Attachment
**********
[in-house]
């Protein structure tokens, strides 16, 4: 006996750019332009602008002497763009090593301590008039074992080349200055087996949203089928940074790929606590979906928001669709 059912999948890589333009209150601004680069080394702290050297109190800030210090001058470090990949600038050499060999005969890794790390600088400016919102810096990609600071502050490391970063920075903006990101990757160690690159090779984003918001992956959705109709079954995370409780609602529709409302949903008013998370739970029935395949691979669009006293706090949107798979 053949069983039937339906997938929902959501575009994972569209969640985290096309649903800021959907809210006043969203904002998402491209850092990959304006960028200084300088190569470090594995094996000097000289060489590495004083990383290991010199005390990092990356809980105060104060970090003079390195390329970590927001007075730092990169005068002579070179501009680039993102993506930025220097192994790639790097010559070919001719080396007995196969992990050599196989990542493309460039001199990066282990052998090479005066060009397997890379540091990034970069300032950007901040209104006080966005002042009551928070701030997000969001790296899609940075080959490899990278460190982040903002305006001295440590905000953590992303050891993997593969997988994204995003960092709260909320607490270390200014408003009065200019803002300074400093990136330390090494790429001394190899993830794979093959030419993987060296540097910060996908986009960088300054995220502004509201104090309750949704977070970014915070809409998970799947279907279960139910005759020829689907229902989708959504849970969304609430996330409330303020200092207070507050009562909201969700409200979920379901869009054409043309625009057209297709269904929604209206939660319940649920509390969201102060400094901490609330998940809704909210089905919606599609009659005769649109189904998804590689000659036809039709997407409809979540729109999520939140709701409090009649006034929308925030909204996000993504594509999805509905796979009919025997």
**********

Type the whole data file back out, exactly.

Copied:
[in-house]
């Protein structure tokens, strides 16, 4: 006996750019332009602008002497763009090593301590008039074992080349200055087996949203089928940074790929606590979906928001669709 059912999948890589333009209150601004680069080394702290050297109190800030210090001058470090990949600038050499060999005969890794790390600088400016919102810096990609600071502050490391970063920075903006990101990757160690690159090779984003918001992956959705109709079954995370409780609602529709409302949903008013998370739970029935395949691979669009006293706090949107798979 053949069983039937339906997938929902959501575009994972569209969640985290096309649903800021959907809210006043969203904002998402491209850092990959304006960028200084300088190569470090594995094996000097000289060489590495004083990383290991010199005390990092990356809980105060104060970090003079390195390329970590927001007075730092990169005068002579070179501009680039993102993506930025220097192994790639790097010559070919001719080396007995196969992990050599196989990542493309460039001199990066282990052998090479005066060009397997890379540091990034970069300032950007901040209104006080966005002042009551928070701030997000969001790296899609940075080959490899990278460190982040903002305006001295440590905000953590992303050891993997593969997988994204995003960092709260909320607490270390200014408003009065200019803002300074400093990136330390090494790429001394190899993830794979093959030419993987060296540097910060996908986009960088300054995220502004509201104090309750949704977070970014915070809409998970799947279907279960139910005759020829689907229902989708959504849970969304609430996330409330303020200092207070507050009562909201969700409200979920379901869009054409043309625009057209297709269904929604209206939660319940649920509390969201102060400094901490609330998940809704909210089905919606599609009659005769649109189904998804590689000659036809039709997407409809979540729109999520939140709701409090009649006034929308925030909204996000993504594509999805509905796979009919025997």